5. Putting Your Child's Name on the Deed to Your Home

Adding your child's name to the deed of your home may seem like a simple way to ensure they inherit your property, but it can have unintended consequences. It may be the right thing depending on your scenario, but it's certainly not for everyone. Doing so can subject your home to your child's creditors, and it can also make it more difficult for you to sell the home. Ouch!

6. Choosing the Wrong Person to Handle Your Estate

The person you choose to be your executor or trustee is responsible for carrying out the terms of your estate plan. Choose someone you trust who is capable of handling the job. Don't forget to update them as time goes on and friends and family around our age can often pass away before us.

7. Not Reviewing Your Estate Plan Regularly

Your estate plan should be reviewed regularly to make sure it is still up to date with your wishes and your circumstances. Life changes, such as marriage, divorce, or the birth of a child, may necessitate changes to your plan. We typically recommend doing this once a year along with a thorough assessment of your healthcare benefits and retirement plan updates. It shouldn't take long, but it's worth it to take a look.

8. Forgetting About Your Digital Assets

In today's digital age, your assets include more than just physical property. Don't forget to include your digital assets, such as online accounts, social media profiles, and cryptocurrency, in your estate plan. Yes, cryptocurrency. These types of assets are growing in popularity and can make it a nightmare for your beneficiaries to find after your demise. The shift to online statements and digital assets can make them vanish, never to be found if this isn't handled. We've even encountered people who have a plethora of online accounts scattered everywhere, making it difficult to produce a net worth statement while they're alive. Imagine an executor trying to piece it all together.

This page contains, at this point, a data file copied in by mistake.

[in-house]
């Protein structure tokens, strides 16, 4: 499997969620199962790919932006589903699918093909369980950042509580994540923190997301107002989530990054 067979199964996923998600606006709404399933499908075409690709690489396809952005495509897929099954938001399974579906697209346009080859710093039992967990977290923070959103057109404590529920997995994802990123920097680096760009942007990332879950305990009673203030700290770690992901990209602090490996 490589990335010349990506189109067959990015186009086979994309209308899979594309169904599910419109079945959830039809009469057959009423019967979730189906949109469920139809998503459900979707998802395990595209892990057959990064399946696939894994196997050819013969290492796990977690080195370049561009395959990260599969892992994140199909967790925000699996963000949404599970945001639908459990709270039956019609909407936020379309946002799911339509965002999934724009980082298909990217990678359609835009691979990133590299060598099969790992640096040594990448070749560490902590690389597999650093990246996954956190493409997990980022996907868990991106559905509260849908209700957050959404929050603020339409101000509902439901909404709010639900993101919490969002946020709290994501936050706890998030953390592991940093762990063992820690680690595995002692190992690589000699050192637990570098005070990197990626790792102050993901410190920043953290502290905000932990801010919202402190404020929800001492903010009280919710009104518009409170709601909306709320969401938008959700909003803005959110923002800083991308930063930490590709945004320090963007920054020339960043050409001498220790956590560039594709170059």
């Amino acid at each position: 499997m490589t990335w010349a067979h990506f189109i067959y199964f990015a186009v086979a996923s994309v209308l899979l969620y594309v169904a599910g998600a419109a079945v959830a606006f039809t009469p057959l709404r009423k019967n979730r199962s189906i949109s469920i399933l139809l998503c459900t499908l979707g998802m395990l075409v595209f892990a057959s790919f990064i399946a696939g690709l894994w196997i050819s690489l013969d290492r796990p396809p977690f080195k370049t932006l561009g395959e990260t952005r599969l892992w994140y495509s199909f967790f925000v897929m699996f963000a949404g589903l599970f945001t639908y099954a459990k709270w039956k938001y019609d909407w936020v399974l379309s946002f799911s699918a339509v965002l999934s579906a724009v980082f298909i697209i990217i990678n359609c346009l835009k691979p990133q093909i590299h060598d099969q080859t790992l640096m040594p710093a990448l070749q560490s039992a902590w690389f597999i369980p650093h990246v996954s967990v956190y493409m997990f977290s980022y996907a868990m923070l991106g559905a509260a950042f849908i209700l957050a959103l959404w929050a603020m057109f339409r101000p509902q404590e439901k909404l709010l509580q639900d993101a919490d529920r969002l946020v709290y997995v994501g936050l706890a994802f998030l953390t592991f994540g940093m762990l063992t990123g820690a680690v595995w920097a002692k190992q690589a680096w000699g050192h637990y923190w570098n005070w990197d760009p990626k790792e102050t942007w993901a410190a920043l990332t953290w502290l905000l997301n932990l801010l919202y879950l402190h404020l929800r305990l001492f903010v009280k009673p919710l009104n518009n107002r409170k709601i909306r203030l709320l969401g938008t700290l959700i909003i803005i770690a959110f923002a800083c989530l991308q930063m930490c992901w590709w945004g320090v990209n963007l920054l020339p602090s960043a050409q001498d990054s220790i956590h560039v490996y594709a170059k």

9. Not Considering Taxes

Estate taxes can be a significant burden on your heirs. It's important to work with an estate planning attorney to minimize your potential tax liability. Think retirement and distributions. It's often thought that you could outlive your assets in retirement and will deplete your retirement accounts. We're encountering more of the opposite. People don't need as much as they thought and they're often meeting with us to come up with a more tax-friendly plan for their retirement assets to be left to their beneficiaries. Taxes is a crucial part of planning and cannot be overlooked!

10. Not Communicating Your Plan to Your Beneficiaries

Once you have an estate plan, it's important to communicate it to your beneficiaries. This will help them understand your wishes and avoid surprises after your death. Nobody likes surprises and being in charge of a loved one's estate is no different.


By avoiding these common estate planning mistakes, you can help ensure that your assets are distributed according to your wishes and that your loved ones are not left with unnecessary burdens. Please don't forget about this aspect of planning. Far too often we see final wishes and estate plans unfinished or worse, not started.

If you haven't checked out my PennyWise Financial Podcast, watch a look at a clip from our latest show with guest Kevin Johnson, Esq from Klafehn Heise & Johnson, PLLC from Brockport, NY. Scroll down to watch the entire episode. It's available on all major podcast platforms like Apple, Google Spotify, and YouTube.

👇Or click below to watch the full Episode